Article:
“My ultimate goal is to follow my mentor, Greg Stephens, into the National Sprint Car Hall of Fame one day. I’m in my 36th year, I’m going to cap it at 50, and there won’t be a 51st year. I still love what I do and I still want to do it.”
Mills was part of what he believes was the first ever streamed event, the Belleville Midget Nationals in 2008. It was the company that became the Cushion and they hired him to do the event. In 2009 he streamed USAC races with his camera, computer, and a hot spot.
“In 2009 we tried to do the Turkey Night Grand Prix and we crashed servers since it had something like a 10,000 person limit,” Mills recalled. “It was a free stream. But streaming is not what my primary function is. What I do this for is to document races. Every race I shoot I am documenting history. What matters most to me is making sure the races get documented.”
When time is available, Mills works on creating a database of his entire career and some day every race he has shot will be on a web site. He will include the work of now retired, Grove Hill, who shot video for 20 years. Mills is determined to make certain that, “Grove’s work is remembered and is preserved for future generations.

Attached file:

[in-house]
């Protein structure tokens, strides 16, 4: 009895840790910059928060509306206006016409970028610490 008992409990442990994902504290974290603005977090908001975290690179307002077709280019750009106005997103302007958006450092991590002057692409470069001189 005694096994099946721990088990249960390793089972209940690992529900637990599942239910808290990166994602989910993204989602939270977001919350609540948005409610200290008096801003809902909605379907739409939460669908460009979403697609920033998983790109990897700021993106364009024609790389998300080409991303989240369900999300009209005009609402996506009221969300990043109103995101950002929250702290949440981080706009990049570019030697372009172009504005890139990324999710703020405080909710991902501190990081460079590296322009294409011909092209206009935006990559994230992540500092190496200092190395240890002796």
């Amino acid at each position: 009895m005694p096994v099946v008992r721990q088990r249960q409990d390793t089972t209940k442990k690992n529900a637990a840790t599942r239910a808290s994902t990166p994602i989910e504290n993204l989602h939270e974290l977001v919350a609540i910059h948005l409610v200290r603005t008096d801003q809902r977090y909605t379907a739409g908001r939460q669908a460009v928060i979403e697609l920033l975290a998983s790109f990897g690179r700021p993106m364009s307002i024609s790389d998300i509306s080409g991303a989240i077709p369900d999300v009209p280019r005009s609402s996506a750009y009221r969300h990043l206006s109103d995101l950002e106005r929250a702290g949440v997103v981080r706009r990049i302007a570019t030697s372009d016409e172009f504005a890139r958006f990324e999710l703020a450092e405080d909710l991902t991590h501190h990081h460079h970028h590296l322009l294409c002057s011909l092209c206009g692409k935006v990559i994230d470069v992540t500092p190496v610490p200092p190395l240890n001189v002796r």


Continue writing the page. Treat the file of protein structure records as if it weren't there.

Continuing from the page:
“I take great pride in the work that we’ve done over the years and there is great honor in what we do,” Mills said. “Myself and people like me who do this over the country, there is a tremendous honor in what we do as a collective whole, documenting the history of our sport.”
Using his timeline, Mills has 14 more years to add to his immense collection of video. Wherever he shoots for these years you can be certain it will be done with professionalism and heart.